(aka) National Center for Health Research
1001 Connecticut Ave NW
Washington, DC 20036
The doctor told Amy that she had "Stage zero breast cancer." She was shocked when they suggested mastectomy, chemo, radiation, and tamoxifen -- all the treatments for invasive cancer. "But I thought I don't have cancer" she said when she called us. We helped reassure her so she could think through her medical options based on her personal medical history and diagnosis.
Every year, tens of thousands of women are diagnosed with "Stage zero breast cancer." Most of these women will never develop cancer, regardless of their treatment choices. Too many women will live shorter rather than longer lives as a result of over-treatment. Some are so frightened by the word "cancer" that they make a quick treatment decision they later regret. Some doctors don't clearly explain what treatment a woman really needs.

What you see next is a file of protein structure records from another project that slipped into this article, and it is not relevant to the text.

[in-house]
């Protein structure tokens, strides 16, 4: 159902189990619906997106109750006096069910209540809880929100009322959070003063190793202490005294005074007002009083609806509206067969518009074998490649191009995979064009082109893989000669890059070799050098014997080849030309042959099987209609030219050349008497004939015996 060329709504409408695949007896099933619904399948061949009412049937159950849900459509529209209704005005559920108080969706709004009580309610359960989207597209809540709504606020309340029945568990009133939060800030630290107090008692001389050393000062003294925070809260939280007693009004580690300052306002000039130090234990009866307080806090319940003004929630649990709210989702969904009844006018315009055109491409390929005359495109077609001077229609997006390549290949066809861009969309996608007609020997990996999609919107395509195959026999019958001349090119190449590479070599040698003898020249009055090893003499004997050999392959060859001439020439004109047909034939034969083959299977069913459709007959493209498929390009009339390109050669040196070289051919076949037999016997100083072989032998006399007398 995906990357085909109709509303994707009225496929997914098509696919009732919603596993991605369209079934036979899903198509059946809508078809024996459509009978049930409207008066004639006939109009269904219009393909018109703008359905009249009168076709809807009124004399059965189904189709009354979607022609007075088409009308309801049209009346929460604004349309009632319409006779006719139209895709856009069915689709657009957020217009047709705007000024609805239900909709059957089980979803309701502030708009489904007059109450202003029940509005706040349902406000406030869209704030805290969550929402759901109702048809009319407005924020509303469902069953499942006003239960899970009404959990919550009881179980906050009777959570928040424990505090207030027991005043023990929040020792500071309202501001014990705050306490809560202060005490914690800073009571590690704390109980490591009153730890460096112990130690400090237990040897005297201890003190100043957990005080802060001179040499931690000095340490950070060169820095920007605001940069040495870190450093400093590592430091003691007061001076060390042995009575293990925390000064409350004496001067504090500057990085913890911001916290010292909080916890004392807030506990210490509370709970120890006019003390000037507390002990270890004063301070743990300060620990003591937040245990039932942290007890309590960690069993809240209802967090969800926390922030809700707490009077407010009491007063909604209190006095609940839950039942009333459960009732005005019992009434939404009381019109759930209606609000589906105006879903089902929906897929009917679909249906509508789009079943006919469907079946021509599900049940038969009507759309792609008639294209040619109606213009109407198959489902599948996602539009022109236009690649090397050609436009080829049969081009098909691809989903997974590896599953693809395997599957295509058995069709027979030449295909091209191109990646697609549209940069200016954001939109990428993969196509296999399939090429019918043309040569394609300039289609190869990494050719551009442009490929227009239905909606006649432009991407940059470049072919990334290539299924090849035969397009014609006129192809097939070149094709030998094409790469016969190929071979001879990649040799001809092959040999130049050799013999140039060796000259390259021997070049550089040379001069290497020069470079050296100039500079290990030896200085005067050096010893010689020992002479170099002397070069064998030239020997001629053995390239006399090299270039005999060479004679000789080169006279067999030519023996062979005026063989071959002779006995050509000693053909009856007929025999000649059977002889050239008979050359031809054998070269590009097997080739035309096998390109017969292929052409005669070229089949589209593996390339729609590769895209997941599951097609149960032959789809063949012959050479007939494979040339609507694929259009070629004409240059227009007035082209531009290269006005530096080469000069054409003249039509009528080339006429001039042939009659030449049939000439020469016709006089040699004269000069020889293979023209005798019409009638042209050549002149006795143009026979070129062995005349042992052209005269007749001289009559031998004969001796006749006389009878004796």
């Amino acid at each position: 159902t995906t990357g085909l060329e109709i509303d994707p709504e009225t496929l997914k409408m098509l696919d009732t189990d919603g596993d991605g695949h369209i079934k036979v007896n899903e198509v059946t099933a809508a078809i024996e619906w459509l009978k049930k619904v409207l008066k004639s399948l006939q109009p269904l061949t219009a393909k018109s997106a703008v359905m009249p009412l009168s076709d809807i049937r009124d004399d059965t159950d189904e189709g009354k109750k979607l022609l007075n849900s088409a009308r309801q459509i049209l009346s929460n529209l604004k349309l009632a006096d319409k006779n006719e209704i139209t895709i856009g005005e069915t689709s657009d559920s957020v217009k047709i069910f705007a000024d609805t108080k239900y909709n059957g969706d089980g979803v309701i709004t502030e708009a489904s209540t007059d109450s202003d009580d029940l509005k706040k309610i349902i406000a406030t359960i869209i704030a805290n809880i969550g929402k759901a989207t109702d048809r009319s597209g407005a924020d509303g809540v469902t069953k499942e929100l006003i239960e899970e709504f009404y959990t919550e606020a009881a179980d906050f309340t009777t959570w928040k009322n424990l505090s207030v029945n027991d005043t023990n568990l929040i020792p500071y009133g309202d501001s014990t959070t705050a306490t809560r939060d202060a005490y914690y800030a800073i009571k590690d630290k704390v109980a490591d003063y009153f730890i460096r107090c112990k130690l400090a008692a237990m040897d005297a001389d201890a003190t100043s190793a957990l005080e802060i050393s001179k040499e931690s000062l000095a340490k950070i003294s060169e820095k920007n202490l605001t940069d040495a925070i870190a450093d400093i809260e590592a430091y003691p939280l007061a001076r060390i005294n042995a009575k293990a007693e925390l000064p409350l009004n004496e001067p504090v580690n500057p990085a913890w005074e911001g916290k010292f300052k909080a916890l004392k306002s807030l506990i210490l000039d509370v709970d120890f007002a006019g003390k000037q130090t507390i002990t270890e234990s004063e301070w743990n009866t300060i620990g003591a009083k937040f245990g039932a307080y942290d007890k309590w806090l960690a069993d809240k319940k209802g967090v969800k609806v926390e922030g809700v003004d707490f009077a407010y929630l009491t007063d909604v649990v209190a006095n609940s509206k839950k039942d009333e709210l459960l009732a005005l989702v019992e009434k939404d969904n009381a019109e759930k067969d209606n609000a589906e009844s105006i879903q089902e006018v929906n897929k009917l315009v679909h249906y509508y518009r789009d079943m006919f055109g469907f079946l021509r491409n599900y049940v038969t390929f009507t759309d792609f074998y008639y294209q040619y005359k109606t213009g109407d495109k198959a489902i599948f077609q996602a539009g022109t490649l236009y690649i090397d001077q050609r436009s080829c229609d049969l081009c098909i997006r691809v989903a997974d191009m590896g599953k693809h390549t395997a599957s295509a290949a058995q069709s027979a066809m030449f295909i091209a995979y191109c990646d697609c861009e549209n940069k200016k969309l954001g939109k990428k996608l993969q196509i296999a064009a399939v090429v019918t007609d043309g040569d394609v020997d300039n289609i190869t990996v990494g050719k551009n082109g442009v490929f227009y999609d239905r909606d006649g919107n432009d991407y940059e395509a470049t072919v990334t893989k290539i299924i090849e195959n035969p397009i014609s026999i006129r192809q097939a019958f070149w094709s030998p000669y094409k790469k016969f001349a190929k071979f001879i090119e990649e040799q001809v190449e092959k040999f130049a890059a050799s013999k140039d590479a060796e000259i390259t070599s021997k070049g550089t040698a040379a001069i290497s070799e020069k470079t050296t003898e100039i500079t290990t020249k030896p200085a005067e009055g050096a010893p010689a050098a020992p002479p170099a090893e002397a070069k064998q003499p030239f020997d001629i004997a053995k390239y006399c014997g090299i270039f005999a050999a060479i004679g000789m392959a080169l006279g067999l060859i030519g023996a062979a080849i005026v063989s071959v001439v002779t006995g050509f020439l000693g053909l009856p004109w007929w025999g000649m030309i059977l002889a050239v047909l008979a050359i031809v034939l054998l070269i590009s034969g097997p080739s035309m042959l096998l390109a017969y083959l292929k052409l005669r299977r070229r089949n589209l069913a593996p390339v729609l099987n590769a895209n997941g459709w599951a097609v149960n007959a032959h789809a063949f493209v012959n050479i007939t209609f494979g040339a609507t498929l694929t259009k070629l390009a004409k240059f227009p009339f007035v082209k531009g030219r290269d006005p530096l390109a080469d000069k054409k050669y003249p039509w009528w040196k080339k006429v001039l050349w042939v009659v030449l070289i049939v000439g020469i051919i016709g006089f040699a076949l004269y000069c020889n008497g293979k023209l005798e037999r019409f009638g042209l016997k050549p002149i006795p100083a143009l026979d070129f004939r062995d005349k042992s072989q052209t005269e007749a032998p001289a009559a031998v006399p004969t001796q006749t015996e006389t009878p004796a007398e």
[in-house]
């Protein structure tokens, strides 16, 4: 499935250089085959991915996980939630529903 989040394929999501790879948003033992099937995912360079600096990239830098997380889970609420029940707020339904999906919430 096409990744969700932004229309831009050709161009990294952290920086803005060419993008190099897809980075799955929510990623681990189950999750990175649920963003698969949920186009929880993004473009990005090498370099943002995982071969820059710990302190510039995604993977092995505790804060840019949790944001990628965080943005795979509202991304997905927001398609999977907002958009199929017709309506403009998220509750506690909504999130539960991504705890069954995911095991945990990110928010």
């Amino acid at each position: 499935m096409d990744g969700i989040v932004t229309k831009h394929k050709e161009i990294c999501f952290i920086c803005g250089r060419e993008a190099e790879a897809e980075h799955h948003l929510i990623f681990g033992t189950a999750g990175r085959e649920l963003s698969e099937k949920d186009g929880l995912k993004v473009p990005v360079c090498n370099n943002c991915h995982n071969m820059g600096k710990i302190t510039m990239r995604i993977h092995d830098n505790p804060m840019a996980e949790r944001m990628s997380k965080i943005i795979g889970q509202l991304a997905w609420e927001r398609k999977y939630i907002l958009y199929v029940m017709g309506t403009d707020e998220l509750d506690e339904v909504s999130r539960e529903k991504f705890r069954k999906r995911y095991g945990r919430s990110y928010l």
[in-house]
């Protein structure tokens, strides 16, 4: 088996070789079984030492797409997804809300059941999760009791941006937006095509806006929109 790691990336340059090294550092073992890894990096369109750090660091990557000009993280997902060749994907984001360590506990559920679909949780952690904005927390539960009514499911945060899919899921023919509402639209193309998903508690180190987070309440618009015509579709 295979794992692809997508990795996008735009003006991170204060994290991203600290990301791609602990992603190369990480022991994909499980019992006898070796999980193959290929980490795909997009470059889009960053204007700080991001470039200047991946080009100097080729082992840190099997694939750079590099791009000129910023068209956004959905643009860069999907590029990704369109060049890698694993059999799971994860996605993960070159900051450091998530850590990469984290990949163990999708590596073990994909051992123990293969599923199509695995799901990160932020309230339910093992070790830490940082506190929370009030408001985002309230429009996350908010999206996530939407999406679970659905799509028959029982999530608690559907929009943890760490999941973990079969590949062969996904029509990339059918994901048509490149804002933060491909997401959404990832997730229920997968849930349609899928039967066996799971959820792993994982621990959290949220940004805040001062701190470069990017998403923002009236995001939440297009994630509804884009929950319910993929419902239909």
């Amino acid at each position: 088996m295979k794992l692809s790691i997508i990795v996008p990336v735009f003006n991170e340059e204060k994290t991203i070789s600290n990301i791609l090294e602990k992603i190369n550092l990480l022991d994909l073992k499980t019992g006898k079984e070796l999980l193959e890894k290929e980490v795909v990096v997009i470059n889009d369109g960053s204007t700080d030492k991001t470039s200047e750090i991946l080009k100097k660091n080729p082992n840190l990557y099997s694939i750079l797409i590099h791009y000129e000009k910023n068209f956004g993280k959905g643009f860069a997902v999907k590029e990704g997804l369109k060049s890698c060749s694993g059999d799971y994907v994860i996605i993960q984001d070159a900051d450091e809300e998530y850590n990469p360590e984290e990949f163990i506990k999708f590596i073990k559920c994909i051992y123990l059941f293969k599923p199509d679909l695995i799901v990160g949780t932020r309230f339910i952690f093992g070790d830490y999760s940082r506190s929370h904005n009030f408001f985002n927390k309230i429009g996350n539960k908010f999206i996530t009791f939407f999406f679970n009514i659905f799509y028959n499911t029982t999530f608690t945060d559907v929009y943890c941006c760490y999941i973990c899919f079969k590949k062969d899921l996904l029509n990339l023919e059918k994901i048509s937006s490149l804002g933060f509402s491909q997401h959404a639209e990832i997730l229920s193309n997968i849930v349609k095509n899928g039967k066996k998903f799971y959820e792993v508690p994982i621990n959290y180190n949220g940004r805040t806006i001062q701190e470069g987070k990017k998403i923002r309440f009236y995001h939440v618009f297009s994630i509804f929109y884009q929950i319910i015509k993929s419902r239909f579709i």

The situation was similar for Bob, who was diagnosed with an early prostate cancer. Experts agree that the treatment for very early, slow-growing prostate cancer has life-changing risks (such as erectile dysfunction and incontinence) which often outweigh the benefits.
Our goals for 2019: 20,000 fewer unnecessary mastectomies and prostate surgeries. With your help, we can do it by ensuring that men and women understand their treatment options and how to prevent cancer, doctors communicate more clearly, and insurance companies reimburse effective treatments.
If you or someone you love has cancer, we help make sure you get the information and services you need. And that the treatment is affordable!
And we also help pass laws to remove toxins from your food, water, home, children's toys and playgrounds, and pet food.